CHOOLJIAN: But Gardner wasn't budging, and Iowa wasn't either.

RODOLICO: Campaigns and reporters weren't sure when and where to book hotels.

CHOOLJIAN: So Iowa party leaders flew to New Hampshire to negotiate in person. And the meeting was apparently so tense that the Iowa secretary of state had to be physically restrained from starting a fistfight.

RODOLICO: But New Hampshire's secretary of state, Bill Gardner, wouldn't budge. And in the end, Iowa was forced to move their caucus.

CHOOLJIAN: Steve Duprey was head of the New Hampshire GOP.

STEVE DUPREY: There was a lot of pressure on Bill, and he didn't - he really didn't even blink (laughter). You know, some will say he's a curmudgeon and he's inflexible, but he was doing what he thought was right to defend the supremacy of the primary.

RODOLICO: These are the kinds of stories that have built the legend of New Hampshire as this small but powerful state that's gripping tightly to its privileged spot.

CHOOLJIAN: While no one has tried to muscle in on New Hampshire this year, the threats these days are more existential. And sometimes, it's candidates picking the fight.

RODOLICO: Like former Housing Secretary Julian Castro. Here he is on MSNBC last week.


JULIAN CASTRO: Demographically it's not reflective of the United States as a whole, certainly not reflective of the Democratic Party. And I believe that other states should have their chance.

RODOLICO: 2020 marks the first time candidates are openly criticizing the lack of diversity in New Hampshire and Iowa.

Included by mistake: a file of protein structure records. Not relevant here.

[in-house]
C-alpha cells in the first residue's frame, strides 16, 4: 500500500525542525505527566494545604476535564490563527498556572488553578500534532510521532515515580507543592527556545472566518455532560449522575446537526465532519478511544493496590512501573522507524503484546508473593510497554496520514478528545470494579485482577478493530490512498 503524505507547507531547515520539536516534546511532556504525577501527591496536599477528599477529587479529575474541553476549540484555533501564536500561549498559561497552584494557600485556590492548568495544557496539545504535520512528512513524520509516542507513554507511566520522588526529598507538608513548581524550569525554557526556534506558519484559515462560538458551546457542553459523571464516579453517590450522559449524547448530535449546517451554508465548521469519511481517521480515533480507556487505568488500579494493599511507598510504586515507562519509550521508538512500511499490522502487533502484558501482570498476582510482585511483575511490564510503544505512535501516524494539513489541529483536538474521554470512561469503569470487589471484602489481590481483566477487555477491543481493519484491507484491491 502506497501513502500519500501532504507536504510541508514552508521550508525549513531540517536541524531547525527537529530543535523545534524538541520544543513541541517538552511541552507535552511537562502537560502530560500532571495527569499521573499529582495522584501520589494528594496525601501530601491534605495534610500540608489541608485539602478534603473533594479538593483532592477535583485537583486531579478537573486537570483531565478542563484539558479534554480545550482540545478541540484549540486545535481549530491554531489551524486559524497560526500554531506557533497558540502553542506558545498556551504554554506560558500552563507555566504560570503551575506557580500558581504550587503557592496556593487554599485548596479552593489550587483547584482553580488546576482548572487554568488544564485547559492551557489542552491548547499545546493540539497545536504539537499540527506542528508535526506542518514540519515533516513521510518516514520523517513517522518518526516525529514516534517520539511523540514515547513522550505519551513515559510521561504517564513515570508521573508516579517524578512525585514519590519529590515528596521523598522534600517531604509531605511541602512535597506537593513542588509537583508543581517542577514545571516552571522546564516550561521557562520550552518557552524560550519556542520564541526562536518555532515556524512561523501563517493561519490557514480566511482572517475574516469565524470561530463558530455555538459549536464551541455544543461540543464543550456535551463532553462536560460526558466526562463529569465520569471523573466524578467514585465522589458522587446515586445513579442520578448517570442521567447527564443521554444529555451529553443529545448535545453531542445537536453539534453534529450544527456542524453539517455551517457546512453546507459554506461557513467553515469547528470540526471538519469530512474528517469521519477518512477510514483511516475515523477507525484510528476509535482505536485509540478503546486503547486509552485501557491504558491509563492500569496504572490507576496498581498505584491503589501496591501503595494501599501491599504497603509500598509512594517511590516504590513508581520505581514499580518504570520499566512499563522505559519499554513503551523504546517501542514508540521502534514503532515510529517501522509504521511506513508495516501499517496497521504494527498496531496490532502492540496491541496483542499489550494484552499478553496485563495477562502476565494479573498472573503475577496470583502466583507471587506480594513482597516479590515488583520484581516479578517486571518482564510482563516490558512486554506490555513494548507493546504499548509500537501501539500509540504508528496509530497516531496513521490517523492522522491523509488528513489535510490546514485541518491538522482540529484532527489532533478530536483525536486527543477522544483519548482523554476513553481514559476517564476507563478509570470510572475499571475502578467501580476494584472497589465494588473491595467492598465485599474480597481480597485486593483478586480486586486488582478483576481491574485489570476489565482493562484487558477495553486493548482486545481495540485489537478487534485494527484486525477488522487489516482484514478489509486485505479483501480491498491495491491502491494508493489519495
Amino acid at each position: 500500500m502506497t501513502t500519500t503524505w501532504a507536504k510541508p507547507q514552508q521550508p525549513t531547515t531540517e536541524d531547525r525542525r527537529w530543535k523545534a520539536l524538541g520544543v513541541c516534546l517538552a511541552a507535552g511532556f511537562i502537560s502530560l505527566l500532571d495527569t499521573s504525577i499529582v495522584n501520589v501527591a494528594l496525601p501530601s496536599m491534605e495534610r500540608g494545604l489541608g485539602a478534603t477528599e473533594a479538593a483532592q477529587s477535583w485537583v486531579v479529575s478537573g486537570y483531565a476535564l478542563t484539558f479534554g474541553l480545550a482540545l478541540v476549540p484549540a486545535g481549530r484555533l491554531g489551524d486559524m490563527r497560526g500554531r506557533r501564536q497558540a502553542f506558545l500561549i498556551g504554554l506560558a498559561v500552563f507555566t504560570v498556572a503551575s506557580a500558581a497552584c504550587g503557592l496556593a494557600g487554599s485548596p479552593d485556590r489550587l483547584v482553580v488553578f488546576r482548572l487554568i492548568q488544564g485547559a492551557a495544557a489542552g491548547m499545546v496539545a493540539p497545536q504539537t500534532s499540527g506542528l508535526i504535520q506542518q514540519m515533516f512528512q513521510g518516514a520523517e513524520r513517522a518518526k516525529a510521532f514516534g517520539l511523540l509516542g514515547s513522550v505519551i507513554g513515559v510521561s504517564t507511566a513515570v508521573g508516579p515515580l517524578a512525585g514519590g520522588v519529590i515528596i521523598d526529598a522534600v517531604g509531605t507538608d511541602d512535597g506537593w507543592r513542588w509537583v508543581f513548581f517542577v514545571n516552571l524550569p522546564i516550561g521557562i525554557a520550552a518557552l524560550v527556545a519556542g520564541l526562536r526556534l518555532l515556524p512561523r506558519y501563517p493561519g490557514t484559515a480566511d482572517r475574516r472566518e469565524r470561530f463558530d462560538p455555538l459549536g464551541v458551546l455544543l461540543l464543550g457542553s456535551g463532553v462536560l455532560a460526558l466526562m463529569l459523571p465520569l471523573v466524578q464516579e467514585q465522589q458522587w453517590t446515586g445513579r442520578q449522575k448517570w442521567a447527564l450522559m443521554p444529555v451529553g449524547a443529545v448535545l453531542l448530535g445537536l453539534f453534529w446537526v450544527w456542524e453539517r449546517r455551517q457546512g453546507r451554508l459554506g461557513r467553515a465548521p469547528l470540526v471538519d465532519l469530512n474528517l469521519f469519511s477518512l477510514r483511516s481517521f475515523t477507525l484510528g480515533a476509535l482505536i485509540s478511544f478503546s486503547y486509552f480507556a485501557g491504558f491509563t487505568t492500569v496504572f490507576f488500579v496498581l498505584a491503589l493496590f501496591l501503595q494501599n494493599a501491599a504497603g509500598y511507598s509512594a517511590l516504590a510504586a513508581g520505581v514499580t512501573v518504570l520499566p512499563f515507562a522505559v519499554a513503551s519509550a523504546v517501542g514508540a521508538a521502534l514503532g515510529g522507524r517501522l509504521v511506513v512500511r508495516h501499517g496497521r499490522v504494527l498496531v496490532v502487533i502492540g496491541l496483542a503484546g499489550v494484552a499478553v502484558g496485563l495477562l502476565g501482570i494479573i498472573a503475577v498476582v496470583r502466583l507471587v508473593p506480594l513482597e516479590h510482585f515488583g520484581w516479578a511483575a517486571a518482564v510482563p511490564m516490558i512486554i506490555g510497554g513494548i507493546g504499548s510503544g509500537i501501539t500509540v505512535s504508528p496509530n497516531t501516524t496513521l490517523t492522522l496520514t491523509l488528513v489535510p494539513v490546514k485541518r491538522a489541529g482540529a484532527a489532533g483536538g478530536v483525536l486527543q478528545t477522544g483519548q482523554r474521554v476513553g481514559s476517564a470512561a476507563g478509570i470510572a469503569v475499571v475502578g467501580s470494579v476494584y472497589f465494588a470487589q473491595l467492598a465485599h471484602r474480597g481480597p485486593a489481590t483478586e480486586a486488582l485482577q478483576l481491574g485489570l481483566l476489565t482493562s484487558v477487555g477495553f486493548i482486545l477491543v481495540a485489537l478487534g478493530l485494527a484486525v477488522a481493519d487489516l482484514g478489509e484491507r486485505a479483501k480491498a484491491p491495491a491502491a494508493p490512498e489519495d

CHOOLJIAN: And then there's the Democratic National Committee's thresholds for making it to the debate stage.


UNIDENTIFIED REPORTER #1: Breaking news right now. Another shakeup in the 2020 Democratic race.

UNIDENTIFIED REPORTER #2: New York City Mayor Bill de Blasio pulled the plug on his White House bid today.

UNIDENTIFIED REPORTER #3: Massachusetts Congressman Seth Moulton has just dropped out after struggling to gain traction and unable to meet the criteria to get on the debate stage next month.

RODOLICO: So some people in New Hampshire worry that this process is becoming more nationalized, taking away some of the first primary states' power to impact how this country picks presidents.

CHOOLJIAN: Now it remains to be seen if the 2024 election could be a year of historic change in the election calendar. But we do know that New Hampshire would likely fight back.

For NPR News, I'm Lauren Chooljian.

RODOLICO: And I'm Jack Rodolico in Concord.

CHANG: They're the co-hosts of the podcast Stranglehold from New Hampshire Public Radio.

(SOUNDBITE OF ARCHIVED RECORDING) Transcript provided by NPR, Copyright NPR.

Lauren is NHPR’s Politics and Policy reporter for the State of Democracy project.
Before joining NHPR in August 2014, Jack was a freelance writer and radio reporter. His work aired on NPR, BBC, Marketplace and 99% Invisible, and he wrote for the Christian Science Monitor and Northern Woodlands.